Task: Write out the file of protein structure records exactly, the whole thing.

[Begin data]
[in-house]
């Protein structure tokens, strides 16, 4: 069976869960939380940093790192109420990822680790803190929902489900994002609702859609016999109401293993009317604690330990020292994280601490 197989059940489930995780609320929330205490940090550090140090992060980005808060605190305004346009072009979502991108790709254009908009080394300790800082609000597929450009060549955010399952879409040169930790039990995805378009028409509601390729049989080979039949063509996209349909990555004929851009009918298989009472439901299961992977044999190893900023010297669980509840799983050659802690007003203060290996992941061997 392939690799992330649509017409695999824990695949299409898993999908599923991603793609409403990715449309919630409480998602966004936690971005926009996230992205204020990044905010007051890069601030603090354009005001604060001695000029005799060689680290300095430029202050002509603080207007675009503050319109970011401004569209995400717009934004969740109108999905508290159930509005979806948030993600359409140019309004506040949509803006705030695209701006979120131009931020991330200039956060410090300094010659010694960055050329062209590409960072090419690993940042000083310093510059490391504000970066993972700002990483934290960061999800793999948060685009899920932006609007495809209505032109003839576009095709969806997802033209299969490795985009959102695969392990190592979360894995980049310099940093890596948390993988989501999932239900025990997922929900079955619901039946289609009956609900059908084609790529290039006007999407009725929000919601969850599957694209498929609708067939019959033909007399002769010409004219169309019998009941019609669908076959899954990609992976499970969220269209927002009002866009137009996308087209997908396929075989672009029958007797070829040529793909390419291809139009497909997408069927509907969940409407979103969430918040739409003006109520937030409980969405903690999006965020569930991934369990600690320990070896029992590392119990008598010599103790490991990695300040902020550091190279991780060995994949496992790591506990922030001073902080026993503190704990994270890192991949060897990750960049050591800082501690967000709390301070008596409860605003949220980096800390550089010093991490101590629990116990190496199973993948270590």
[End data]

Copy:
[in-house]
């Protein structure tokens, strides 16, 4: 069976869960939380940093790192109420990822680790803190929902489900994002609702859609016999109401293993009317604690330990020292994280601490 197989059940489930995780609320929330205490940090550090140090992060980005808060605190305004346009072009979502991108790709254009908009080394300790800082609000597929450009060549955010399952879409040169930790039990995805378009028409509601390729049989080979039949063509996209349909990555004929851009009918298989009472439901299961992977044999190893900023010297669980509840799983050659802690007003203060290996992941061997 392939690799992330649509017409695999824990695949299409898993999908599923991603793609409403990715449309919630409480998602966004936690971005926009996230992205204020990044905010007051890069601030603090354009005001604060001695000029005799060689680290300095430029202050002509603080207007675009503050319109970011401004569209995400717009934004969740109108999905508290159930509005979806948030993600359409140019309004506040949509803006705030695209701006979120131009931020991330200039956060410090300094010659010694960055050329062209590409960072090419690993940042000083310093510059490391504000970066993972700002990483934290960061999800793999948060685009899920932006609007495809209505032109003839576009095709969806997802033209299969490795985009959102695969392990190592979360894995980049310099940093890596948390993988989501999932239900025990997922929900079955619901039946289609009956609900059908084609790529290039006007999407009725929000919601969850599957694209498929609708067939019959033909007399002769010409004219169309019998009941019609669908076959899954990609992976499970969220269209927002009002866009137009996308087209997908396929075989672009029958007797070829040529793909390419291809139009497909997408069927509907969940409407979103969430918040739409003006109520937030409980969405903690999006965020569930991934369990600690320990070896029992590392119990008598010599103790490991990695300040902020550091190279991780060995994949496992790591506990922030001073902080026993503190704990994270890192991949060897990750960049050591800082501690967000709390301070008596409860605003949220980096800390550089010093991490101590629990116990190496199973993948270590």